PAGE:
Author Anne-Mae Slaughter, who penned the bestselling dystopian novel The Handmaids Tale, has said the idea of working as a woman in today’s world is “tough” to her.
Speaking to the BBC’s Newsnight, Ms Slaughter said women had always been “tougher” in this world than men and that her own upbringing had taught her “it’s not a one-size-fits-all world”.
“The women of my generation have always been tougher, tougher than men,” Ms Slaughter, 59, said.
Ms Slaughter was speaking after speaking out about her book, which tells the story of a US state that forces women to live under harsh conditions to ensure their families remain intact. “
The world we live in today is a little bit tougher than what my parents and I grew up in.”
Ms Slaughter was speaking after speaking out about her book, which tells the story of a US state that forces women to live under harsh conditions to ensure their families remain intact.
“I’m proud to have written a book that says, ‘This is the world we’re living in now,'” she said.
The book was published in September and has sold more than 10 million copies.
“What I find is, if you’re not the daughter of a rich woman, you’re a pretty ordinary girl,” Ms Scherer said.
Ms Slaughter is the author of a number of bestsellers including ‘The Vagina Monologues’, ‘The Hunger Games: Catching Fire’ and ‘Gangster Squad’.
She has also written several short stories.
The author of the novel, Ms Schere, said she felt “sickened” by the idea that women were expected to be subservient to men.
“It is the absolute truth that we all have to do this,” Ms Skherer said in a statement.
It’s not that hard.” “
Women are always expected to work for men, whether we like it or not.
It’s not that hard.”
Ms Scherner, the author behind the book, said the book was not intended to be a political statement, but was intended to teach women about how society had become.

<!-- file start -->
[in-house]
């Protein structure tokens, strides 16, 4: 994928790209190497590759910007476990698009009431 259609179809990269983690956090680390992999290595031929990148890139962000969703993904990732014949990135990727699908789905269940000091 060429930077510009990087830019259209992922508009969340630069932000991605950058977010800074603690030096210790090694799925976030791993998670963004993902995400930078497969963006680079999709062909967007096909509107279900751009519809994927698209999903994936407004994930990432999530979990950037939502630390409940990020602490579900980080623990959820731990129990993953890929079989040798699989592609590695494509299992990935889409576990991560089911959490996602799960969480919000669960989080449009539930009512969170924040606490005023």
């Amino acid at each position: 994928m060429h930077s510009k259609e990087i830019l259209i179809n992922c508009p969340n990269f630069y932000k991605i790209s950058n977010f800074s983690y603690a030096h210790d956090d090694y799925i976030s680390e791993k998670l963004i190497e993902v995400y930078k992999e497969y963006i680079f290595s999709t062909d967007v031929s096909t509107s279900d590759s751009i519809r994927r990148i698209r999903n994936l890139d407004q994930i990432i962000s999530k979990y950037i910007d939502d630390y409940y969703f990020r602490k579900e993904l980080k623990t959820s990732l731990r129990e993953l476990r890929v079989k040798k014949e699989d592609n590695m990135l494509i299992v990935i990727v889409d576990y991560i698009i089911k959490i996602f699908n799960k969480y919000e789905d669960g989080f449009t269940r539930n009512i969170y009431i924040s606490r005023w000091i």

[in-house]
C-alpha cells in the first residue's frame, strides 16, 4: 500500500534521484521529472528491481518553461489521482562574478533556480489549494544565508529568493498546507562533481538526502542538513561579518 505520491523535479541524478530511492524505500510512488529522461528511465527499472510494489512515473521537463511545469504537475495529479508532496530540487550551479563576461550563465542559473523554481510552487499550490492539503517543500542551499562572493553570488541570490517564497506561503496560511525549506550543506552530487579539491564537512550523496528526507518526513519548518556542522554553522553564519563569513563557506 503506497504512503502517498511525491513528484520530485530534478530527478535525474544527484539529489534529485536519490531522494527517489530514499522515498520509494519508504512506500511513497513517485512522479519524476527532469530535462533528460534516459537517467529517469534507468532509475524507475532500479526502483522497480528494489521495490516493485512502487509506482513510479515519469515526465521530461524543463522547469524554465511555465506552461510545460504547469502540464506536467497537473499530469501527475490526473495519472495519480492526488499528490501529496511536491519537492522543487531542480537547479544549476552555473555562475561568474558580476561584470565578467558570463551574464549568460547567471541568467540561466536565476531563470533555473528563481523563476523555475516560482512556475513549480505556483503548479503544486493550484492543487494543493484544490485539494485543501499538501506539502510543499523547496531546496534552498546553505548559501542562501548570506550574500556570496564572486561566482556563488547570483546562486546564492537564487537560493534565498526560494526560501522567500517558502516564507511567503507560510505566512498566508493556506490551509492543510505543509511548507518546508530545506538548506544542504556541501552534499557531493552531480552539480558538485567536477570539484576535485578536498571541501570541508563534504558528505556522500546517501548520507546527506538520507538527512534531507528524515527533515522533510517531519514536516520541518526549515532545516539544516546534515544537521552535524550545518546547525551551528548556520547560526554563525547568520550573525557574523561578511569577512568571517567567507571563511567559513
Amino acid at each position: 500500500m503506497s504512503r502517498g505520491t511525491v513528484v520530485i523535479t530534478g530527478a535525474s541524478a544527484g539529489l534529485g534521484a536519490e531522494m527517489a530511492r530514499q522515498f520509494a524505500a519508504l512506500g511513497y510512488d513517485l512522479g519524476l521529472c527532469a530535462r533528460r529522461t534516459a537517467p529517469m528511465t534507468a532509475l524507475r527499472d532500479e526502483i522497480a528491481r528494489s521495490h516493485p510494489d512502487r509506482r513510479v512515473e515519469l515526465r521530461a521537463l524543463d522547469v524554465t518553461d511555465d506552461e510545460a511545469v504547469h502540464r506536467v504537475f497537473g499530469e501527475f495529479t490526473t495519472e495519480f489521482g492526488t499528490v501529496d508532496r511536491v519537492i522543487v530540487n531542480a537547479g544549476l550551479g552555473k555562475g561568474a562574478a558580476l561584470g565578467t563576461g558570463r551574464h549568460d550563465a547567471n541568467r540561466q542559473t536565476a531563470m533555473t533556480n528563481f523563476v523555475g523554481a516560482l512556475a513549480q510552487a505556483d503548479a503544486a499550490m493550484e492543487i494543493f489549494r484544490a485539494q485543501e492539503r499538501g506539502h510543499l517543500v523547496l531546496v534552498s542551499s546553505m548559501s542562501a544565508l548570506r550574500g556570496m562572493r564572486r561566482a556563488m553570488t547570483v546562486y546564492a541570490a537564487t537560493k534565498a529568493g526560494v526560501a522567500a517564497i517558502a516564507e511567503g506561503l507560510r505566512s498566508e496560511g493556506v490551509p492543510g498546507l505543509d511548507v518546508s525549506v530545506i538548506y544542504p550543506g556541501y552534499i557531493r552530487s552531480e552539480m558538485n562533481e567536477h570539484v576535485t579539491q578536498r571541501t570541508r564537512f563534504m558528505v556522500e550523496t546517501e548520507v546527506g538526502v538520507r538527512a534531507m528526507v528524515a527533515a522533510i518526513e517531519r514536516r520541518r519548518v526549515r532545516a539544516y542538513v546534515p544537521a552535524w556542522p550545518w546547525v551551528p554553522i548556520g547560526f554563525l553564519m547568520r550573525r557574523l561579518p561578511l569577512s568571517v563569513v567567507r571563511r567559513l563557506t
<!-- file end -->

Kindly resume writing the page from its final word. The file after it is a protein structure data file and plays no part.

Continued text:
“You cannot escape the truth of our times and the realities of how this world works,” Ms Schhere said.
In a statement on Facebook, Ms Skhere also described Ms Slaughter as “a brave woman”.
“I am so proud of Anne-Margret’s contribution to our world.
‘A brave woman’ Ms Scheler said that despite Ms Slaughter’s “troubling” and “devastating” views, she felt it was important to share her own experiences. “
Her courage and vision, and the incredible generosity she showed her readers in their darkest hour, will live on forever.”
‘A brave woman’ Ms Scheler said that despite Ms Slaughter’s “troubling” and “devastating” views, she felt it was important to share her own experiences.
“She has a great story and a brilliant novel, but she also has a strong heart, a deep sense of justice and empathy,” Ms Scheller said.
Mr Scheller added that Ms Slaughter would continue to work on The Handmaiden, which is being published in Australia, in Australia and the US.
“Anne-Marie has shown us that there is a powerful voice for all women in our society, and she is a courageous woman who will continue to speak out on behalf of women’s rights in this country,” he said.
‘A tough, uncompromising voice’ ‘I would never want to be an example’ Ms Slaughter also took aim at the idea men who were unhappy with their jobs were somehow entitled to women’s “compassion”.
I’m just a hard, uncompassionate voice,” Ms Shelle said. “
When I say I’m a tough, stubborn voice, I don’t mean I’m some kind of hero, I’m not.
I’m just a hard, uncompassionate voice,” Ms Shelle said.
She also spoke of how “it makes me very angry” to hear that men were “trying to control everything”.
“It’s like they’re not really human.
They’re just machines,” Ms Sholel said.